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Election turnout still mandatory for Jehovah's Witnesses

Jehovah’s Witnesses, whose religious views compel them not to vote, will nonetheless be required by law to attend polling stations, electoral officials have confirmed. 

The Electoral Commissioner, Faimalomatumua Mathew Lemisio, told the Samoa Observer that, even if they do not plan on marking their ballots in favour of anyone, followers of the religion must still attend polling stations on Friday. 

How or even if voters mark their secret paper ballots in the privacy of their voting compartment is entirely up to them, Faimalo said. 

The Electoral Commissioner said he has met with “a lot” of Jehovah’s Witnesses in the lead-up to the election. He says discussions centred on the fact that the law will require them to show up to vote but what they do in the privacy of the voting booth is a private matter. 

“First of all, we respect their religion but also they are citizens of this country. Mind you, the law doesn’t say who you should vote for. You just have to vote and by that, it means, if you turn up at the ballot station and we have crossed off your name, you voted,” he said.

For the first time, voting in Samoa’s General Election has been made compulsory in 2021.

Under the Electoral Act 2019, individuals who are 21 years of age and older are required to register to vote. They are also required to show up to their designated ballot station and have their names ticked off the electoral roll.

Those who do not abide by the law commit an offence and are liable upon conviction to pay a fine not exceeding $2,000 under the Electoral Act 2019.

“Who you voted for is when we give you the paper, when you go into that compartment you decide to vote for someone or not. That’s basically it,” said Faimalo.

“We have spoken to a lot of them and when we explain that they said: ‘Okay we’re just going to turn up and we will exercise our right when we go into that compartment.’ 

“It’s up to them we don’t have a say in that.”

The Samoa Observer visited the Jehovah’s Witnesses compound in Siusega Tuesday this week to seek comment on how local members of the faith intend to navigate the intersection of their legal and religious obligations. 

But Ryan Visocchi, a staff member at the compound, said he was unable to provide comment on the matter and referred queries to the denomination’s head office in Australia.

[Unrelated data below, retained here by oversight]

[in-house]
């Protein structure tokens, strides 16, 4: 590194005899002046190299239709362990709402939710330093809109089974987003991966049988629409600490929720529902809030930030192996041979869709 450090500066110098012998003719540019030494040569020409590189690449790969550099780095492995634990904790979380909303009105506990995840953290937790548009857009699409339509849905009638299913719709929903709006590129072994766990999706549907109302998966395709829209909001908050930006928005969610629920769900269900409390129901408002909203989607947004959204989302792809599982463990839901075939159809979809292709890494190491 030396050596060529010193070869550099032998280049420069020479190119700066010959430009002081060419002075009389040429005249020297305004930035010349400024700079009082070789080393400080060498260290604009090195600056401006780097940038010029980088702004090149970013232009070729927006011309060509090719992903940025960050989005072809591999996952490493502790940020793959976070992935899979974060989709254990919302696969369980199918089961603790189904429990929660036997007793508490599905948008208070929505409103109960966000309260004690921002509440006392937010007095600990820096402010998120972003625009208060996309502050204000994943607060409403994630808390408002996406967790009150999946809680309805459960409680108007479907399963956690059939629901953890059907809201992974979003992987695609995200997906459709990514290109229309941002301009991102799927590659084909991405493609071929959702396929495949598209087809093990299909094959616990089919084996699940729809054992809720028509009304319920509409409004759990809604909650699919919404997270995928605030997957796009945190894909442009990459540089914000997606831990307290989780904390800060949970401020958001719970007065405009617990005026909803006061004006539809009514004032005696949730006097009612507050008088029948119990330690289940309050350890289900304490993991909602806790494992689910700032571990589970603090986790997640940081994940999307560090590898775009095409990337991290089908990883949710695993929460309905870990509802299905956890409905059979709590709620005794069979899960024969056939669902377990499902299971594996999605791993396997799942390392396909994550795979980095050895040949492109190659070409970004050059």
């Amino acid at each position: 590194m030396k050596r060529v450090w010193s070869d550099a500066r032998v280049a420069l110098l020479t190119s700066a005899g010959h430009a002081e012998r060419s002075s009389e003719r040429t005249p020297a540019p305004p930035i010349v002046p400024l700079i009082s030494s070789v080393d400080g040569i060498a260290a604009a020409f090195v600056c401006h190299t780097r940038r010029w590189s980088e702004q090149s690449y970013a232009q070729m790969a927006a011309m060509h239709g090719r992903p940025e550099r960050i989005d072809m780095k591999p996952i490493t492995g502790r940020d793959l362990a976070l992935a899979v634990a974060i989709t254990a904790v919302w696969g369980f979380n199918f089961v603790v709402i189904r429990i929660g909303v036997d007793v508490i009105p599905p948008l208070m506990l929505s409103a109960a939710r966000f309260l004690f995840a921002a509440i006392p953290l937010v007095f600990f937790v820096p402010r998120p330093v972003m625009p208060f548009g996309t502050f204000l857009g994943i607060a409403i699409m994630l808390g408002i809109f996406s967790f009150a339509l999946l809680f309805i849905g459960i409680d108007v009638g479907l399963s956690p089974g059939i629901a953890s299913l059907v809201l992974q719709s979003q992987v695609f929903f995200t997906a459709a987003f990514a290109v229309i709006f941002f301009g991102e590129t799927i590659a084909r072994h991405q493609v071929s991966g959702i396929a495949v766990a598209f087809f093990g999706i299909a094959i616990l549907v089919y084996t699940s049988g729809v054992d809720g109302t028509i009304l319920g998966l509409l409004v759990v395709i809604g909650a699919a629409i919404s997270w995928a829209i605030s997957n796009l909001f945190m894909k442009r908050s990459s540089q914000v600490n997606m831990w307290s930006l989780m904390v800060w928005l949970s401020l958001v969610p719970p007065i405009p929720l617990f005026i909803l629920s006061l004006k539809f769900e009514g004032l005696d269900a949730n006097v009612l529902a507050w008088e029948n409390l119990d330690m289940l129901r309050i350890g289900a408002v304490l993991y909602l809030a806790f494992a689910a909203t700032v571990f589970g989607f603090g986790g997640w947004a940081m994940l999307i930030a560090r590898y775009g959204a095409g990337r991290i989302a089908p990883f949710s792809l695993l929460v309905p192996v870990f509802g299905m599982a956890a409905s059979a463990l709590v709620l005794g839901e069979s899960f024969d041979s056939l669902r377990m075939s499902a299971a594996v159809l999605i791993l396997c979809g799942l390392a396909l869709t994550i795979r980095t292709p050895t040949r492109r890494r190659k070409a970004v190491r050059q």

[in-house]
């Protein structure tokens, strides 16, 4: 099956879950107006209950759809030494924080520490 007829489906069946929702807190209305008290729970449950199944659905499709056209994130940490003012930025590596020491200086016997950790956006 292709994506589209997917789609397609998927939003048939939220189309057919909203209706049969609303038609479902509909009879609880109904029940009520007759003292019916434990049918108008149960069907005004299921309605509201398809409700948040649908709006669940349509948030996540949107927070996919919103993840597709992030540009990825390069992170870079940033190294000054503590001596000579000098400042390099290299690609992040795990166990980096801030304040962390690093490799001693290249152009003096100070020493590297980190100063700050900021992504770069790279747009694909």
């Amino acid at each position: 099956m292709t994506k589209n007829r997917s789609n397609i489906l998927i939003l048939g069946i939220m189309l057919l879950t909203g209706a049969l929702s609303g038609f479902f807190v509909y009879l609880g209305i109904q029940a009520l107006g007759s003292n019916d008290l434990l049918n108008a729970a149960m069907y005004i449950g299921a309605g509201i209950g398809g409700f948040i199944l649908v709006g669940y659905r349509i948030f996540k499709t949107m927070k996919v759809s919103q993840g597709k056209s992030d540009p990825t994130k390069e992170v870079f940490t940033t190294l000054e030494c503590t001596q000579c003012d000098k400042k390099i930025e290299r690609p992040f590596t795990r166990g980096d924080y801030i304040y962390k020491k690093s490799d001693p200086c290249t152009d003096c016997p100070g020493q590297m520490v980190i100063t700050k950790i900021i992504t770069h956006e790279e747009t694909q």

Mr. Visocchi said Samoa Observer inquiries would be sent to Australia for review by a spokesperson, whose name he declined to provide. 

A response from Australia was not received as of press time Thursday evening.

According to the denomination’s official website, doctrine prescribes that faith members not vote and must follow a path of “political neutrality.”

“Jehovah’s Witnesses remain politically neutral for religious reasons, based on what the Bible teaches,” the website reads. 

“We do not lobby, vote for political parties or candidates, run for Government office, or participate in any action to change Governments. We believe that the Bible gives solid reasons for following this course.”

By remaining neutral, Jehovah’s Witnesses say they “are able to speak freely to people of all political persuasions about the good news of God’s Kingdom.”

 Although Jehovah’s Witnesses do not take part in politics, the faith’s website says they respect the authority of the Governments under which they live and respect the rights of others to make their own political decisions. 

The religion was formed near the end of the 19th century by a small group of Bible students in Pittsburgh, Pennsylvania, in the United States of America. 

Worldwide, Jehovah’s Witnesses number in excess of 8.6 million according to church statistics. 

The faith is not the only one whose members have religious obligations that conflict with changes to electoral law that make both registration and voting for elections compulsory. 

Some 10 Sisters of the Carmelite Monastery at Vailima made history when they registered to vote in 2021.

This is the first time this has been done since the Catholic monastery was established 60 years ago.

The monastery took the action after reading about the penalties contained in the new electoral law that penalise those who choose to refrain from voting. 

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